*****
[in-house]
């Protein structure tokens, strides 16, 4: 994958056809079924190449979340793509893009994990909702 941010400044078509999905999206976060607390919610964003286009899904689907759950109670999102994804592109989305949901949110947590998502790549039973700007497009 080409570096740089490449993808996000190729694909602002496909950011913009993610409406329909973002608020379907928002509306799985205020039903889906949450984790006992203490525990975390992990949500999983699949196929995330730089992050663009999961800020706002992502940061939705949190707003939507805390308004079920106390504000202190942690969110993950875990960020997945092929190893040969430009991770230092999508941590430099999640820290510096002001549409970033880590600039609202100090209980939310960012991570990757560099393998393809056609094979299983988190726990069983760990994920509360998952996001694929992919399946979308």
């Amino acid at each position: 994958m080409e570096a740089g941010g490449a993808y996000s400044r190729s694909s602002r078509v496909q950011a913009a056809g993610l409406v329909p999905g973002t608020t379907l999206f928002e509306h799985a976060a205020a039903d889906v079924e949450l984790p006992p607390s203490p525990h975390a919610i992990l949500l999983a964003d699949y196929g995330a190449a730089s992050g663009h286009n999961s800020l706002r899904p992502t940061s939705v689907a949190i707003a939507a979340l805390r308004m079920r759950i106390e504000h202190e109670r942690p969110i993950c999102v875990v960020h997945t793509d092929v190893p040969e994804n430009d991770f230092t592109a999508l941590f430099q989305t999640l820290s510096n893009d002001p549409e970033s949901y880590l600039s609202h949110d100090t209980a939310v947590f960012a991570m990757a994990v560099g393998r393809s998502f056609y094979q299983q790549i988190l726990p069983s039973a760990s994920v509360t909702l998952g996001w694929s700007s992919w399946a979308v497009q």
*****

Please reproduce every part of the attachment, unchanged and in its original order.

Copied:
[in-house]
């Protein structure tokens, strides 16, 4: 994958056809079924190449979340793509893009994990909702 941010400044078509999905999206976060607390919610964003286009899904689907759950109670999102994804592109989305949901949110947590998502790549039973700007497009 080409570096740089490449993808996000190729694909602002496909950011913009993610409406329909973002608020379907928002509306799985205020039903889906949450984790006992203490525990975390992990949500999983699949196929995330730089992050663009999961800020706002992502940061939705949190707003939507805390308004079920106390504000202190942690969110993950875990960020997945092929190893040969430009991770230092999508941590430099999640820290510096002001549409970033880590600039609202100090209980939310960012991570990757560099393998393809056609094979299983988190726990069983760990994920509360998952996001694929992919399946979308």
């Amino acid at each position: 994958m080409e570096a740089g941010g490449a993808y996000s400044r190729s694909s602002r078509v496909q950011a913009a056809g993610l409406v329909p999905g973002t608020t379907l999206f928002e509306h799985a976060a205020a039903d889906v079924e949450l984790p006992p607390s203490p525990h975390a919610i992990l949500l999983a964003d699949y196929g995330a190449a730089s992050g663009h286009n999961s800020l706002r899904p992502t940061s939705v689907a949190i707003a939507a979340l805390r308004m079920r759950i106390e504000h202190e109670r942690p969110i993950c999102v875990v960020h997945t793509d092929v190893p040969e994804n430009d991770f230092t592109a999508l941590f430099q989305t999640l820290s510096n893009d002001p549409e970033s949901y880590l600039s609202h949110d100090t209980a939310v947590f960012a991570m990757a994990v560099g393998r393809s998502f056609y094979q299983q790549i988190l726990p069983s039973a760990s994920v509360t909702l998952g996001w694929s700007s992919w399946a979308v497009q």